The Federal Reserve Bank of Philadelphia said that manufacturing activity continued to ease, but growth remained strong in its district. The Manufacturing Business Outlook Survey’s composite index of general business activity has declined from 28.0 in August to 22.5 in September to 20.7 in October. While this figure has decreased somewhat, sentiment remains mostly positive. For instance, just over one-third of manufacturers in the Philly Fed district felt that business activity had increased in October, with 13.5 percent noting a worsening of conditions.
The pace of new orders (up from 15.5 to 17.3) picked up in October, which bodes well for future activity. This shift occurred largely because the percentage of respondents citing declining sales dropped from 22.1 percent in September to 18.9 percent in October. At the same time, rates of growth for shipments (down from 21.6 to 16.6) and employment (down from 21.2 to 12.1) have both decelerated for the month. Along those lines, the average workweek contracted slightly, down from 4.4 to -1.3, falling for the first time since February.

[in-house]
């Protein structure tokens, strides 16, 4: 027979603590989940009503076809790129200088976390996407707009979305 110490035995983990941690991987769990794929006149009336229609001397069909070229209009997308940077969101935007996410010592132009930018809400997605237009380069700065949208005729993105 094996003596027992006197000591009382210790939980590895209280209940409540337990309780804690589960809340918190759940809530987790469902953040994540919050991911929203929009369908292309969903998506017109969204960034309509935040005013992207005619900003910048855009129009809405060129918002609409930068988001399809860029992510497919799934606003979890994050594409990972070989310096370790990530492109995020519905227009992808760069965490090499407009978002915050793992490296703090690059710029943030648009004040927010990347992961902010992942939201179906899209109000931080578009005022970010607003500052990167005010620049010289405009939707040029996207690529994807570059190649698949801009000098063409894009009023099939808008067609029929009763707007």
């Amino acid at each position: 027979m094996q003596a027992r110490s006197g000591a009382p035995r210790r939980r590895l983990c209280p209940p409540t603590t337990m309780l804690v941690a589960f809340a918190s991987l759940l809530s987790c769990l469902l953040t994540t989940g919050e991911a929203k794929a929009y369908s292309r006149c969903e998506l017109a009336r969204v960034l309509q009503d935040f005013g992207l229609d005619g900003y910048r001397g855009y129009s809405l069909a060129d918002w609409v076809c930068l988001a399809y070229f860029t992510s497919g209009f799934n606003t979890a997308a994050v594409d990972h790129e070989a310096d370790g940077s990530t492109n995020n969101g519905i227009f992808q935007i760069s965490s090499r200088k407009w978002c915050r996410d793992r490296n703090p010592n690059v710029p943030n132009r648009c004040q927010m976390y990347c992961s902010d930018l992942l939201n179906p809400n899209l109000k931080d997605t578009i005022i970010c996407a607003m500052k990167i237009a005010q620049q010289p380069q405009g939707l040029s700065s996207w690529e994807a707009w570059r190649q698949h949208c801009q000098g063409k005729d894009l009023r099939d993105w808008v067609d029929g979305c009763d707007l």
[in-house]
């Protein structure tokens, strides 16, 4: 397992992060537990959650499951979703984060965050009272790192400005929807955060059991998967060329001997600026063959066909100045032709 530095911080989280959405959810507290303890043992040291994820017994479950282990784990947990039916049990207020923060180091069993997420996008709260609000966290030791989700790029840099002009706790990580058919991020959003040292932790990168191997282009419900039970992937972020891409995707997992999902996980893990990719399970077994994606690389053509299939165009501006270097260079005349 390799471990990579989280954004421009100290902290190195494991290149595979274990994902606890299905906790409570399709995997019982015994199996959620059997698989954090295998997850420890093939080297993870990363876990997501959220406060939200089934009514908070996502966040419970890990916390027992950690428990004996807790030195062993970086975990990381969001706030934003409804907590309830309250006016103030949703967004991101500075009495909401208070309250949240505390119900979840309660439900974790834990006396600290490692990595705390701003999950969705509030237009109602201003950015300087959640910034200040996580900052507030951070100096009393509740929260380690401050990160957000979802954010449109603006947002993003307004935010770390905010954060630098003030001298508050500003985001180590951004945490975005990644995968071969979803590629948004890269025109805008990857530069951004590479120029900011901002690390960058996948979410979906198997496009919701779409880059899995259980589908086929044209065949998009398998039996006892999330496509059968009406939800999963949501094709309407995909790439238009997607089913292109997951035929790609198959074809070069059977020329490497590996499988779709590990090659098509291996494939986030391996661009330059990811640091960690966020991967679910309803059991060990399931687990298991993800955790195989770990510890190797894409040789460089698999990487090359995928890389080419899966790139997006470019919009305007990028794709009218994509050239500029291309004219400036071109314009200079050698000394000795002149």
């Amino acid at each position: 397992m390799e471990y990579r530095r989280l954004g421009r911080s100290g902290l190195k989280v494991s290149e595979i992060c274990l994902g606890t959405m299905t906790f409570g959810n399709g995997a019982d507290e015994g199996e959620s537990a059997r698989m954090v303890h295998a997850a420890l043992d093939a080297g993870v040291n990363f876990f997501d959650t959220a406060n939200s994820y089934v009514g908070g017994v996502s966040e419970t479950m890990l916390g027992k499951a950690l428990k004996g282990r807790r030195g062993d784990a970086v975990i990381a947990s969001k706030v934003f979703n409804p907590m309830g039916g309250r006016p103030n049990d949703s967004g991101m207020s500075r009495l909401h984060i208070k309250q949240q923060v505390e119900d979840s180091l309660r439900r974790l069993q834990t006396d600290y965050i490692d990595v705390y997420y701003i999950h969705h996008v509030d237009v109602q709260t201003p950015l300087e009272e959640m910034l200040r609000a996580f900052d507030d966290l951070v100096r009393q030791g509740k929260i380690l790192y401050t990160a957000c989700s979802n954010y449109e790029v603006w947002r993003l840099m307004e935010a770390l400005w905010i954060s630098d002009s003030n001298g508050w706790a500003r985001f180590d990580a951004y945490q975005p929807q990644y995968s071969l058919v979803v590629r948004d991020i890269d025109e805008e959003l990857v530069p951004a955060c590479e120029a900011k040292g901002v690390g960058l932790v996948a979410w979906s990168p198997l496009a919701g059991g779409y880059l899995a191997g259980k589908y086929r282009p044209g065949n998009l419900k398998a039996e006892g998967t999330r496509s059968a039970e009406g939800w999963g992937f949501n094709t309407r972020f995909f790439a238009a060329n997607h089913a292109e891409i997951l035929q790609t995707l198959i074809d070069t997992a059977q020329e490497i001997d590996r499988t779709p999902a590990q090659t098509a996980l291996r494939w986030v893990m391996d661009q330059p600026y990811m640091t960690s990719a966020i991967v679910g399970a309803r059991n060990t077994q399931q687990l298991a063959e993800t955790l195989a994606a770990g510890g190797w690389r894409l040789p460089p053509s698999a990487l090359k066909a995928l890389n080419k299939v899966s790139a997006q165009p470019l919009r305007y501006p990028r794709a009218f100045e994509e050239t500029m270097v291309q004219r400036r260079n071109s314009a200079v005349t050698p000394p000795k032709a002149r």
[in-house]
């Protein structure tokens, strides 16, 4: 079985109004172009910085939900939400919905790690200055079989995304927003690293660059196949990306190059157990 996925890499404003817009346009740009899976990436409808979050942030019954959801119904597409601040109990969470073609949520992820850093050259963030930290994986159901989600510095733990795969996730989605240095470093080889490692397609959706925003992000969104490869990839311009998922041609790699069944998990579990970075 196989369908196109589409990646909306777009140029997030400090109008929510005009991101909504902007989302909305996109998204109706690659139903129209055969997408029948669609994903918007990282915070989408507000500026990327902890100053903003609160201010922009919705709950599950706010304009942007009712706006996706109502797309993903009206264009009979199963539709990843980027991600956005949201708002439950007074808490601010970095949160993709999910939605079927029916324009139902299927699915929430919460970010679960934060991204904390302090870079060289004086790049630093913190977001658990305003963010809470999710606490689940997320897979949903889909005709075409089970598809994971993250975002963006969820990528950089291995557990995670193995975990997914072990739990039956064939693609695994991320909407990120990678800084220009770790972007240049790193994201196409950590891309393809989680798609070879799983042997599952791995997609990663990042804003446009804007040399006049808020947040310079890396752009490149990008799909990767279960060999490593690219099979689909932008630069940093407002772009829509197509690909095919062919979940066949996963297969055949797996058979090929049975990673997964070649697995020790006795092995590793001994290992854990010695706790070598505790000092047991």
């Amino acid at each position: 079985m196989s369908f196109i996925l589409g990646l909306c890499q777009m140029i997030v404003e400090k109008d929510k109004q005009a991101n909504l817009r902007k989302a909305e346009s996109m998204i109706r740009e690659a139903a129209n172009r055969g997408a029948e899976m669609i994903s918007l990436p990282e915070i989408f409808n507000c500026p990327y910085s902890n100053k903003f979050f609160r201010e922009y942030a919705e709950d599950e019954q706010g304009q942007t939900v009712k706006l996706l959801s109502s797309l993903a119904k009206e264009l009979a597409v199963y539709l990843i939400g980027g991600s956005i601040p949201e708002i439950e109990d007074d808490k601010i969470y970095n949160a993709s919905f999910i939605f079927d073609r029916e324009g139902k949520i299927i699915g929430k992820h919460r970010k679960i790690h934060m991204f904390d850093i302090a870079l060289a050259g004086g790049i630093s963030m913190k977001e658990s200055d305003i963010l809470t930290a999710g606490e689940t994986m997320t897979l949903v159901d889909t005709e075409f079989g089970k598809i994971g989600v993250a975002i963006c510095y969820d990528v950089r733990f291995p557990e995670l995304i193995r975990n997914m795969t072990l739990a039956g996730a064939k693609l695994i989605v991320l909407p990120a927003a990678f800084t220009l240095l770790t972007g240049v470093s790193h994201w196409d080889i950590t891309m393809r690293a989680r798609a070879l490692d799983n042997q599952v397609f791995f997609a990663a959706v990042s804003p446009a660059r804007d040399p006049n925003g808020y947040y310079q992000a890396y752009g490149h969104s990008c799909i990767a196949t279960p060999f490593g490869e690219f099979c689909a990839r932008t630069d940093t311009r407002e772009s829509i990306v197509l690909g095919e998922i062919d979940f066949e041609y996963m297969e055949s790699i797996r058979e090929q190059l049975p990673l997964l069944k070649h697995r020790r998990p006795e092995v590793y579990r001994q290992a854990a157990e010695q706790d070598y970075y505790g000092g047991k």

Manufacturers remained overwhelmingly upbeat in their outlook despite a decrease in the forward-looking composite measure (down from 56.0 to 54.5). In fact, 58.0 percent of respondents anticipate increased new orders in the next 6 months, with 58.5 percent seeing higher shipment levels. Regarding employment, 33.1 percent expect to add new workers in the coming months, with just 5.1 percent indicating possible declines. Capital spending was also expected to increase at decent rates, particularly for equipment, computers and software and energy-saving investments.
Chad Moutray is the chief economist, National Association of Manufacturers.